The Nation


burning issue

It's time for everyone to just sit down and talk

On Monday morning, caretaker Prime Minister Yingluck Shinawatra announced the dissolution of the House of Representatives just as thousands of protesters and their supporters were preparing to march to Government House. They were marching to press for the setting up of a "People's Council" that could help reform the country's politics.

The dissolution of the House came as expected. A key government figure had expected Yingluck to dissolve the House soon after His Majesty's birthday on December 5, due mainly to the increased pressure and some "extreme demands" from the protest leaders.

The Yingluck government, which came to power on August 2011, has undergone much pressure and criticism. Belief that it was massively influenced by Yingluck's brother - former PM Thaksin Shinawatra - and that he was behind the government-backed blanket amnesty bill led to widespread public outrage against the so-called "Thaksin regime".

In addition to the controversial bill, this administration has also been slammed for its moves to amend the Constitution and introducing questionable projects, such as the loss-making rice-pledging scheme, the Bt350-billion water-management and flood-prevention plan and the Bt2-trillion loan to fund transport infrastructure projects.

Obviously, the government and the ruling Pheu Thai Party only have themselves to blame for what has happened. For starters, they let Thaksin have too much influence in the administration, reviving the fear of a "Thaksin regime" and giving his enemies a chance to use this "ghost" to mobilise public support against the government.

Yingluck has tried to ease the political pressure by offering to have a dialogue with the protest leaders and the People's Democratic Reform Committee (PDRC), and by agreeing to the growing calls for political reform.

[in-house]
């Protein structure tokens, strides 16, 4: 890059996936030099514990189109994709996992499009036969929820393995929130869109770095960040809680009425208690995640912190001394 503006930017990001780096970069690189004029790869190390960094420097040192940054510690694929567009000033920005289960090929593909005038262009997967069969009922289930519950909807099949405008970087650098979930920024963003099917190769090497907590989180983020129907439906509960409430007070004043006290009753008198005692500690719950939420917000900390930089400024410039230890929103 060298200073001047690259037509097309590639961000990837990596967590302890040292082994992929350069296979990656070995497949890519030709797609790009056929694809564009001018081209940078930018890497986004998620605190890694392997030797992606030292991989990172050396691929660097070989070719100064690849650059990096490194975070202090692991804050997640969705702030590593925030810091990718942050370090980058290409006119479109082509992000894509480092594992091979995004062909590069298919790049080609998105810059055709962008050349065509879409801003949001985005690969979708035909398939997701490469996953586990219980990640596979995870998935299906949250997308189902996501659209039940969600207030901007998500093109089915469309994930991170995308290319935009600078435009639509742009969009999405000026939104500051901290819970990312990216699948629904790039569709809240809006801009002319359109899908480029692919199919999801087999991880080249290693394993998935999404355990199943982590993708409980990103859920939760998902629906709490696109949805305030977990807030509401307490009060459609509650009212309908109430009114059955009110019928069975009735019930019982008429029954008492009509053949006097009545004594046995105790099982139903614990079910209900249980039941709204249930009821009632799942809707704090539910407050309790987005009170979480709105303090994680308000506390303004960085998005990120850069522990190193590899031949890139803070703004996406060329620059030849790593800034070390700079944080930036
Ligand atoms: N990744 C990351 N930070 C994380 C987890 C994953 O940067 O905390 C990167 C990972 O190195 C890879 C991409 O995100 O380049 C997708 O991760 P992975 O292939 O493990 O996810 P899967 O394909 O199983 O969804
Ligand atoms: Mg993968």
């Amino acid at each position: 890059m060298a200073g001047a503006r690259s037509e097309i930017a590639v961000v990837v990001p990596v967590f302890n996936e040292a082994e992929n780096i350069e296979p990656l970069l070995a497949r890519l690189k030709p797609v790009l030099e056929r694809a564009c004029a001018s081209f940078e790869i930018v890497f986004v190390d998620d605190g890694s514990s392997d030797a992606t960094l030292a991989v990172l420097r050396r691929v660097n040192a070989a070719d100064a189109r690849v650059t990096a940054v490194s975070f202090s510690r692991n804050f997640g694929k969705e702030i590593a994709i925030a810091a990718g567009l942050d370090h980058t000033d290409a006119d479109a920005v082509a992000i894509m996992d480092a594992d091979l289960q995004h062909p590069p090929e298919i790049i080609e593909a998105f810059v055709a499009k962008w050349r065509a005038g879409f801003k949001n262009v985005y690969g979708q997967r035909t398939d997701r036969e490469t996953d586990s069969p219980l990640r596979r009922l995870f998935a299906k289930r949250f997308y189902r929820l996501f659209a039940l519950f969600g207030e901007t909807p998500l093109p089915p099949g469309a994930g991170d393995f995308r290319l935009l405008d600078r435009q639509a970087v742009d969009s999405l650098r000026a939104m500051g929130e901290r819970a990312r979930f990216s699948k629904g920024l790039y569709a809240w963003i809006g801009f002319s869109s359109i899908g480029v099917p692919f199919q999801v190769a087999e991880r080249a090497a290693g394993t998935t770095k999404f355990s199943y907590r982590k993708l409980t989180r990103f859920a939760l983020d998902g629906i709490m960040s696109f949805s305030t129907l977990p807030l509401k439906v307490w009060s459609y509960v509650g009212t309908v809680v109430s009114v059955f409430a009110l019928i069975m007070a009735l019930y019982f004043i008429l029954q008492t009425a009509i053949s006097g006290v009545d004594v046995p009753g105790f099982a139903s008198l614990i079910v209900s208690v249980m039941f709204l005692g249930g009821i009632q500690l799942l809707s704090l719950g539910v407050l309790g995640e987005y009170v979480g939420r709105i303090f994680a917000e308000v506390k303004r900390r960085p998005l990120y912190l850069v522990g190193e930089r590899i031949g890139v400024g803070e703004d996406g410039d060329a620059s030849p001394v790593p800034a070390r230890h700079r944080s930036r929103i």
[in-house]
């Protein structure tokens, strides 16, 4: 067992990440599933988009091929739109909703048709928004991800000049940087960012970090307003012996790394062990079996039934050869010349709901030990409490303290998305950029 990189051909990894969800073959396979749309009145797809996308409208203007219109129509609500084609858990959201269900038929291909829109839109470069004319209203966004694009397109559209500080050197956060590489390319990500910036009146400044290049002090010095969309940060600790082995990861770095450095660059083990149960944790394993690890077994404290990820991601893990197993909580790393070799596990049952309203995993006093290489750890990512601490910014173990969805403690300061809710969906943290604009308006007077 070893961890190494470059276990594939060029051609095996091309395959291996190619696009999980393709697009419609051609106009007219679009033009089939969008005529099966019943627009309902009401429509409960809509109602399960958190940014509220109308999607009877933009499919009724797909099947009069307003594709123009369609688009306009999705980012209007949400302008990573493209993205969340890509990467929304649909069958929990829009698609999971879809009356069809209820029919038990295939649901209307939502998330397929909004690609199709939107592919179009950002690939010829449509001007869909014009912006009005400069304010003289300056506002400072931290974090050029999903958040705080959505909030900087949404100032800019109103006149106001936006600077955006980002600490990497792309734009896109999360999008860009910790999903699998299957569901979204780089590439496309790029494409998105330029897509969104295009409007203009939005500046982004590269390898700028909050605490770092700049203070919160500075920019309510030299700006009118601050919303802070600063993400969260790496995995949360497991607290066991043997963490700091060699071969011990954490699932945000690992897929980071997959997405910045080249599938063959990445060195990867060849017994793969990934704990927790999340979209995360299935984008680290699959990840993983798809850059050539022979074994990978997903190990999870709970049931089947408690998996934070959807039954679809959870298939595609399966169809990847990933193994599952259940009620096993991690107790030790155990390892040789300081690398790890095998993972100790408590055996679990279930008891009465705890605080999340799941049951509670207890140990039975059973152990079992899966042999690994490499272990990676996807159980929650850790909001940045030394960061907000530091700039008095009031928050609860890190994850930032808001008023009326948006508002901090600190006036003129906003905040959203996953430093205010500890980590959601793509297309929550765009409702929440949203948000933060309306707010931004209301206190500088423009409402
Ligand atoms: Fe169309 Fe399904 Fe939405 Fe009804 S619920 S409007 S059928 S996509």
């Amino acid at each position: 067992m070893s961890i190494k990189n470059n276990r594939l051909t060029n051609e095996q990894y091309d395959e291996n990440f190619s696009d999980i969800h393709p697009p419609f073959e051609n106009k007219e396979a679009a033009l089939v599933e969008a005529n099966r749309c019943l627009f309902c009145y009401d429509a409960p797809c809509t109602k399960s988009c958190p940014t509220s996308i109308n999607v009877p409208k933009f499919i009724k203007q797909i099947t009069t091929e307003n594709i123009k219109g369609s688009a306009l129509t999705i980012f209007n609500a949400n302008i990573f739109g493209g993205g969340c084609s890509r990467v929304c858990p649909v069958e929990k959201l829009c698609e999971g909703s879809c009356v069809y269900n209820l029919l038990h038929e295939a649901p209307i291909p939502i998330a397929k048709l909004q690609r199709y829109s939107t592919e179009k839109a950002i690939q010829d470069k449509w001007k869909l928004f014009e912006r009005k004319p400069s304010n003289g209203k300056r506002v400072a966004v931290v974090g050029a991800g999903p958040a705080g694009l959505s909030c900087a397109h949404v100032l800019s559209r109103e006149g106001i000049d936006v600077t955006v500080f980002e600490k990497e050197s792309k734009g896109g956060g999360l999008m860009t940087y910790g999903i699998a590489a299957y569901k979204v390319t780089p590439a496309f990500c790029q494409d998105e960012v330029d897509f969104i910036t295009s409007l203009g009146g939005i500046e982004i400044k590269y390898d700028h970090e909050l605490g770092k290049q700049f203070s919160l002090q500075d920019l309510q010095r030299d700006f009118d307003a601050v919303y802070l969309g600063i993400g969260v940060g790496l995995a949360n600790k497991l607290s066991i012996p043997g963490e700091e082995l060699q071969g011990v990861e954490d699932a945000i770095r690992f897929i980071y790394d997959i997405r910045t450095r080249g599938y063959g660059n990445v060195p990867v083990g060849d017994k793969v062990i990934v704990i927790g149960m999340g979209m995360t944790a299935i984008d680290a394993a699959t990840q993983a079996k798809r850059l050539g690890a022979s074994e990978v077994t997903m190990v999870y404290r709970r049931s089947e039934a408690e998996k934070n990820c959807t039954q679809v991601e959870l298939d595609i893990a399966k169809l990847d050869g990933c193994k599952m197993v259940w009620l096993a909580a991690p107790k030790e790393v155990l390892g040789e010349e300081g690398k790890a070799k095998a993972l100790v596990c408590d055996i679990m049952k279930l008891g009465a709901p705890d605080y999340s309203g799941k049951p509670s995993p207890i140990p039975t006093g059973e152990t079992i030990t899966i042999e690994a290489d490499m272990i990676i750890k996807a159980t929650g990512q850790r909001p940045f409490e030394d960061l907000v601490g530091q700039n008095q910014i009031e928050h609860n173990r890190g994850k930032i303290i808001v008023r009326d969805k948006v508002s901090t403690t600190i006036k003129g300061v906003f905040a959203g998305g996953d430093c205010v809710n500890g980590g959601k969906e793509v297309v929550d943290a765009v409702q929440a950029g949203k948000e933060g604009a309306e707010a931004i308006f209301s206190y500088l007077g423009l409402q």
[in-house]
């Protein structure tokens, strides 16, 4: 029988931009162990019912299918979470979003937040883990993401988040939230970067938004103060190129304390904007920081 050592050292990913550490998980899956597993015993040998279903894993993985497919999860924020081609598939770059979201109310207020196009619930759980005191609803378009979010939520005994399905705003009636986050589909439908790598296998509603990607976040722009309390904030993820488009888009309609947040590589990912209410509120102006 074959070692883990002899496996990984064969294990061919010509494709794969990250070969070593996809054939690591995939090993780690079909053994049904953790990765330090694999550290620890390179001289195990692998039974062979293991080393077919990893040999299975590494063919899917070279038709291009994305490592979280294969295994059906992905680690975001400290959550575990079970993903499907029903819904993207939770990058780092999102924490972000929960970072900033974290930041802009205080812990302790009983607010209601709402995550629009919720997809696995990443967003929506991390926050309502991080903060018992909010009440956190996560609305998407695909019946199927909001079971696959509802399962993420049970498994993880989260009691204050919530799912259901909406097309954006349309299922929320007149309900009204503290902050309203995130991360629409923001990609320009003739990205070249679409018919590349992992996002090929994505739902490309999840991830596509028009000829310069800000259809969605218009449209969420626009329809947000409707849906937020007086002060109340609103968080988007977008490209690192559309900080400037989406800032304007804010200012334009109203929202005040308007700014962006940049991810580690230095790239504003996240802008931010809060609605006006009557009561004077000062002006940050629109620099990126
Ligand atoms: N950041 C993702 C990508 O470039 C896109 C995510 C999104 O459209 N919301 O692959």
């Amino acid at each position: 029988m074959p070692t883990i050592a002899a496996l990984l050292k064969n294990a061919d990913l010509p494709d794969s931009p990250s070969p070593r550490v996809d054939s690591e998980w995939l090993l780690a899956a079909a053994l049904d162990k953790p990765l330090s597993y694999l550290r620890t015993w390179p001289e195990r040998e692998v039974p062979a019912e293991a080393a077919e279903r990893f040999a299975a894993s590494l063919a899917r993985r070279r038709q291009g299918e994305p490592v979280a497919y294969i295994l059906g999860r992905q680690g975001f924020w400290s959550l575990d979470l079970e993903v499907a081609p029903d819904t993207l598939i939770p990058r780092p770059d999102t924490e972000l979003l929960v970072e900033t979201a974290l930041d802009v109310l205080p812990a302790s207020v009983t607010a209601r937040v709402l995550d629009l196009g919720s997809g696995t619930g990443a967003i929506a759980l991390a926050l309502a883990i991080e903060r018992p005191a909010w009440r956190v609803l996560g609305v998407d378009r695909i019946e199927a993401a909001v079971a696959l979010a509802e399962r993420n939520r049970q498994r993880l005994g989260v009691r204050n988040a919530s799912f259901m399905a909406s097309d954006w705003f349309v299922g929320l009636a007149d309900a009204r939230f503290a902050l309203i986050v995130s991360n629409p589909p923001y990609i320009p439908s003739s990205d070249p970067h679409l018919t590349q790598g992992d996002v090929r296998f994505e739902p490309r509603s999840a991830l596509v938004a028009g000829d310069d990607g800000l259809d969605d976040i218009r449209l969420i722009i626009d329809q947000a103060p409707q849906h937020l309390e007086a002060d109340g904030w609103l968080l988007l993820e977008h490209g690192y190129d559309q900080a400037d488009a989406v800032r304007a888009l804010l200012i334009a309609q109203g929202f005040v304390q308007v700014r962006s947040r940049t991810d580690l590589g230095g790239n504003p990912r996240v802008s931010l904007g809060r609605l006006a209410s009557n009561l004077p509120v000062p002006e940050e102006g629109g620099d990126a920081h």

Meanwhile, key figures in the ruling Pheu Thai Party continue to be confident of strong support from the red-shirt movement, despite the mounting pressure. The ruling coalition is also relying on the backing it is getting from several groups and academics calling for the future to take a "democratic course" and for the elections to be held on February 2 as scheduled.

At the moment, nobody really knows what this ongoing confrontation will lead to. Suthep Thaugsuban and his PDRC want Yingluck and her Cabinet to resign en masse so a neutral interim government can be put in place and a People's Council set up. Yingluck and her government have turned down this demand and are instead suggesting that a forum with all those involved be held in order to find a solution for the country. She is also insisting that the elections be held on February 2 as planned. The PDRC, however, is ignoring her proposals.

Hence, it appears as if both sides are standing firm on their original stance and a dialogue seems to be quite out of question for now.

Let's hope that both ruling politicians and protest leaders will finally step back and listen to each other. However, it is time they realised that it is in Thailand's best interest if they all sat down and started talking to each other.

Of course, a mediator would be needed to keep things calm.

Like an ancient treatise on the Art of War says, the best way to fight is not to fight at all.

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